Page 816 - Week 03 - Wednesday, 9 March 2005

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deleterious to health. Perhaps there are some questions about why they might not want to agree with subparagraph (d).

Subparagraph (e): “complies with ACT occupational health and safety law and is consistent with National Occupational Health and Safety Commission recommendations.” I do not think that the government would want to not comply with ACT occupational health and safety law. I think that the government would see it as its job to be consistent with National Occupational Health and Safety Commission recommendations. I am not sure why Mr Corbell wants that one removed. Does he say he does not want to comply with ACT occupational health and safety law, because that is the implication?

Finally, subparagraph (f), and I believe this is the one the Liberal Party representatives here had a problem with. It is interesting to consider why that might be the case. It reads: “in the interest of the health and wellbeing of people with gambling problems, does not permit smoking in the same place as, or in sight of, gaming machines”. I read in today’s Canberra Times the results of a study that says that young people are becoming involved in gambling at a greater rate than the older age group in our society. I would have considered that we would see that as a problem. Most of these people, being under the age of 18, are not yet old enough to enter these premises where drink is available. I would have hoped that we would be concerned about their health and concerned to break that cycle of gambling as soon as we can.

There is a bit of a double standard here in the Assembly. We assert that we care about people’s health and wellbeing. We assert that we actually would like to help people with gambling problems, often in ways that may not seem to be in their best interests. For instance, the very nature of addiction is that people often want to stop at one level and not at another. That is true about smoking; it is true about gambling. I do not think any smoker believes that they are doing something that is good for their health. Nonetheless, they continue it. That is why smokers agree, in that survey and elsewhere, with the idea that there may be very few places where they can smoke and that they might have to have a few discomforts in order to have that cigarette.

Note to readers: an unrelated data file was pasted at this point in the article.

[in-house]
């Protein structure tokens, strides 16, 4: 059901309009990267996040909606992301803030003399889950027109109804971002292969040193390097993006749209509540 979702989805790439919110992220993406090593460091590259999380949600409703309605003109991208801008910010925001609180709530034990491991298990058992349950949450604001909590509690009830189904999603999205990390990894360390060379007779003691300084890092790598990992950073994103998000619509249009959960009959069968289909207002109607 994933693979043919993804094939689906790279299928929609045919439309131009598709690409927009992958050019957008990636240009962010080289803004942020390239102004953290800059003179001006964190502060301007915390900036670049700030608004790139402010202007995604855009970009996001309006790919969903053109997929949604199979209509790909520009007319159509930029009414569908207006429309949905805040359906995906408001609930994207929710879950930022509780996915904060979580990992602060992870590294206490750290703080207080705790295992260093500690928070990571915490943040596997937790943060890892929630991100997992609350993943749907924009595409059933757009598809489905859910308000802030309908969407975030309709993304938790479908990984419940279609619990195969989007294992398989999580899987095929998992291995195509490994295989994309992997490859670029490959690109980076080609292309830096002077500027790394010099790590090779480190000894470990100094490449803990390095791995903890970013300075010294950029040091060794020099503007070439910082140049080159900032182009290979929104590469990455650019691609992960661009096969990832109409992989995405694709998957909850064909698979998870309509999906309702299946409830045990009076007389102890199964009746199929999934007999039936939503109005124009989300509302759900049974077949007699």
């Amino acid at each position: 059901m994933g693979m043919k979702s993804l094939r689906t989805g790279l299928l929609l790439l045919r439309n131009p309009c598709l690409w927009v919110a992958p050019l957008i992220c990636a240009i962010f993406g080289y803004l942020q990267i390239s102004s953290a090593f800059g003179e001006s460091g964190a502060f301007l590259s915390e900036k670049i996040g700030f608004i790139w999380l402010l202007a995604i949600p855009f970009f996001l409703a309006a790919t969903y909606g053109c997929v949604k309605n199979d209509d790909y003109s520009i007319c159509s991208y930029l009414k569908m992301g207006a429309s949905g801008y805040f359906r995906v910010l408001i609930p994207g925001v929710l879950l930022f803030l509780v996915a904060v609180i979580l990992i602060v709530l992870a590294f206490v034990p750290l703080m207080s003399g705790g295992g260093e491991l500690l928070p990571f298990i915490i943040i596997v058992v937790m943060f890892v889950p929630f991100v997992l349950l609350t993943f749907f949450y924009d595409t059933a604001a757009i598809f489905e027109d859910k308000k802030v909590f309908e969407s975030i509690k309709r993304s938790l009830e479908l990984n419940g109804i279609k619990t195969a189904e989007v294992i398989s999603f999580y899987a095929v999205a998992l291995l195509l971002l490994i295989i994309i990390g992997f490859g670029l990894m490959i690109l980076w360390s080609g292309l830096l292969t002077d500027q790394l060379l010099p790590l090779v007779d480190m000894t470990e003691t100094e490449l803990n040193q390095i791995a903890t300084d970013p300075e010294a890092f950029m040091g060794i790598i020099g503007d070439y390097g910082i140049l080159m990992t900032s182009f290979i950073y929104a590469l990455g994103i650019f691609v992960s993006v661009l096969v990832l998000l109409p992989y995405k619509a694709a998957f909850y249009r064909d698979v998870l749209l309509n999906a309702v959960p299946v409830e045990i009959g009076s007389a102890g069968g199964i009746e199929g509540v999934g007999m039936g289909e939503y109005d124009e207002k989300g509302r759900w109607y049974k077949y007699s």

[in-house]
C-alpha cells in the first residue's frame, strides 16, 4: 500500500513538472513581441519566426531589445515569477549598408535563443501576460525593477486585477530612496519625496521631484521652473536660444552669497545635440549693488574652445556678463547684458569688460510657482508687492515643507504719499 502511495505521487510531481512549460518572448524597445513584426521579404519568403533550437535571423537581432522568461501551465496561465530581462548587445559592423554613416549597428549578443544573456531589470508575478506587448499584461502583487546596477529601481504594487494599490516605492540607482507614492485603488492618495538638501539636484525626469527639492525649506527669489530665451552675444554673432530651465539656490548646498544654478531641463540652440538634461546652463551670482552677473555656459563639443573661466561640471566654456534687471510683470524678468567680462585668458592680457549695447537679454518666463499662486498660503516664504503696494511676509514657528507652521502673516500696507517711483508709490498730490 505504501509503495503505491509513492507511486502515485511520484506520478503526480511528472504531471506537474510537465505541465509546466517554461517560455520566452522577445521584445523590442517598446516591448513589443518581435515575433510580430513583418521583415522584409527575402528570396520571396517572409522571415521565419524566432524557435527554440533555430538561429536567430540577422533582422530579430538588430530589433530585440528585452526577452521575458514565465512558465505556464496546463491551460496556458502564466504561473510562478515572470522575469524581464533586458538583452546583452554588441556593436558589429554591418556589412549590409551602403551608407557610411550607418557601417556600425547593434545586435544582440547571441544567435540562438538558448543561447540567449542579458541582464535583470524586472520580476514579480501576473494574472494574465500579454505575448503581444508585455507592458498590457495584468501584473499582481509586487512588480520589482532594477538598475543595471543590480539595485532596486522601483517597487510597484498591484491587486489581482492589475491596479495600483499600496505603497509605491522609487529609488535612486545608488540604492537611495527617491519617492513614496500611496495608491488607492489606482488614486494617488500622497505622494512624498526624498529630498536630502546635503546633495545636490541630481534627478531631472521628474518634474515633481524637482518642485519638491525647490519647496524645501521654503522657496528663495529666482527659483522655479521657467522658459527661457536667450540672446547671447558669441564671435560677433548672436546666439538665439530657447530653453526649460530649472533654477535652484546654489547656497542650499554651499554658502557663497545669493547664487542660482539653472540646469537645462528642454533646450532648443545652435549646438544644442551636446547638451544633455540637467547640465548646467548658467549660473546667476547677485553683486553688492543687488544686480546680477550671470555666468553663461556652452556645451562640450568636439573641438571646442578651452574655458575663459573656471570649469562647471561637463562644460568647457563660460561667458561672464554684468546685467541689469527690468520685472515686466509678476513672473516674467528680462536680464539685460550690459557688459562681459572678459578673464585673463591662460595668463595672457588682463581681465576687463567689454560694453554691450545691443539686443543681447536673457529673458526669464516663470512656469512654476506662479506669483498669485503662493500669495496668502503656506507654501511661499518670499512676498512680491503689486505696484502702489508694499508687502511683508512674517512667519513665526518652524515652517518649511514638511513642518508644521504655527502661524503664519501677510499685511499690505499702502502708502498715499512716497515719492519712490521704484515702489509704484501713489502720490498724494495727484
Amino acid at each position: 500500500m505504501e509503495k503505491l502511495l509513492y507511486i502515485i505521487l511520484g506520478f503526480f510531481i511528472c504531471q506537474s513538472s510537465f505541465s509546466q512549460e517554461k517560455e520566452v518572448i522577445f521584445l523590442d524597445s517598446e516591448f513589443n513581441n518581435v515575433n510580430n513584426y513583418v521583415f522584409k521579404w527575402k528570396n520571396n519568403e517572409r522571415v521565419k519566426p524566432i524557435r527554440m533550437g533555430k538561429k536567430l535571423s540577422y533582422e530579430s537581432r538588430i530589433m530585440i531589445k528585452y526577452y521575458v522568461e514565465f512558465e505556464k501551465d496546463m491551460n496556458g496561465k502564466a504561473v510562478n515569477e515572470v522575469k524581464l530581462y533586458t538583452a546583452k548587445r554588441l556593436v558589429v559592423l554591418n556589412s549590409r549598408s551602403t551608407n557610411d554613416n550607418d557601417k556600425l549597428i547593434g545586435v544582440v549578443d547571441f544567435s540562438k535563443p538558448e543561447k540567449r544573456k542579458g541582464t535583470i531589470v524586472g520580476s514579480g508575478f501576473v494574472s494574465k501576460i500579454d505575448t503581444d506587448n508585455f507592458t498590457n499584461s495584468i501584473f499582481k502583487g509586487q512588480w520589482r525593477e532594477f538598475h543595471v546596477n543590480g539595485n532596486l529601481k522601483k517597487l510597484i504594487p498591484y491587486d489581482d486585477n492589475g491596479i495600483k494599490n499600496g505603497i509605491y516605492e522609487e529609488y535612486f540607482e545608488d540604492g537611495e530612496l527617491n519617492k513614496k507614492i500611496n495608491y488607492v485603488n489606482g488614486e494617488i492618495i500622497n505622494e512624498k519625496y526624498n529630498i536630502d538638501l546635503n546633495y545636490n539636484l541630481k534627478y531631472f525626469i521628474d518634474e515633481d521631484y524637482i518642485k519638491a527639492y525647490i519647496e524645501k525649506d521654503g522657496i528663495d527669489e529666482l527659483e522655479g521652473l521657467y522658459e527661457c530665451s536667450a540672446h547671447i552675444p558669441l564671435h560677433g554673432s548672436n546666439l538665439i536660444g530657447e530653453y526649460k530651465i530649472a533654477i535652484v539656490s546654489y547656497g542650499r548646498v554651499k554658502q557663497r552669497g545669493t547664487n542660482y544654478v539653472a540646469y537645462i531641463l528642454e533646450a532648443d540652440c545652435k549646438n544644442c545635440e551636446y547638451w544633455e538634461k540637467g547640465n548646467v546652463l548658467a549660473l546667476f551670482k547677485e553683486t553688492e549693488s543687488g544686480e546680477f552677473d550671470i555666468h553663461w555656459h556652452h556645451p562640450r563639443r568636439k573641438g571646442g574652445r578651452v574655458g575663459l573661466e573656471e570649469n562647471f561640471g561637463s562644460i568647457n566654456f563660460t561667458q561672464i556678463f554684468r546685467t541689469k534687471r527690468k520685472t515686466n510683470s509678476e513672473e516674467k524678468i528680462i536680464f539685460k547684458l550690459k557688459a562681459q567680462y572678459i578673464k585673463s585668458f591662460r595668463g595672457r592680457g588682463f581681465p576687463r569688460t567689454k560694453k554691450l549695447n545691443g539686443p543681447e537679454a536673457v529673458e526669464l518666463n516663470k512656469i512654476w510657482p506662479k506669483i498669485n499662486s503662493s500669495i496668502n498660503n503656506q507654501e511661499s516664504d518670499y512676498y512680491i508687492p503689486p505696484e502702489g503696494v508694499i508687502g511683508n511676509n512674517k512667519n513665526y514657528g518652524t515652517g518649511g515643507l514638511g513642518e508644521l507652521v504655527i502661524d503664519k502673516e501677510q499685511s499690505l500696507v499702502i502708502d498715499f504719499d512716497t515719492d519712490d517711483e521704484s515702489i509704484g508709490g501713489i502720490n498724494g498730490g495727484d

I am pleased to say that we have had emails from the Cancer Council ACT, the ACT AMA and the tobacco taskforce. Each has provision in their mission statements to ensure the right of non-smokers to smoke-free air. The Cancer Council’s position is that passive or environmental tobacco smoke is deleterious and that smoking should be prohibited in all public areas, including in all indoor work places and restaurants and on public transport. The primary concern of these societies is the health of people in the community. It is difficult to see how the government can hold its head up. The government’s amendment so innocuous, it is hard to reject it. I am disappointed that the government has felt it necessary to move the amendment.

Amendment agreed to.

MR DEPUTY SPEAKER: The question now is that Dr Foskey’s motion, as amended, be agree to.

DR FOSKEY (Molonglo) (5.05): No one is saying that the removal of smoking from inside buildings is not a good thing. This debate has been about what constitutes an

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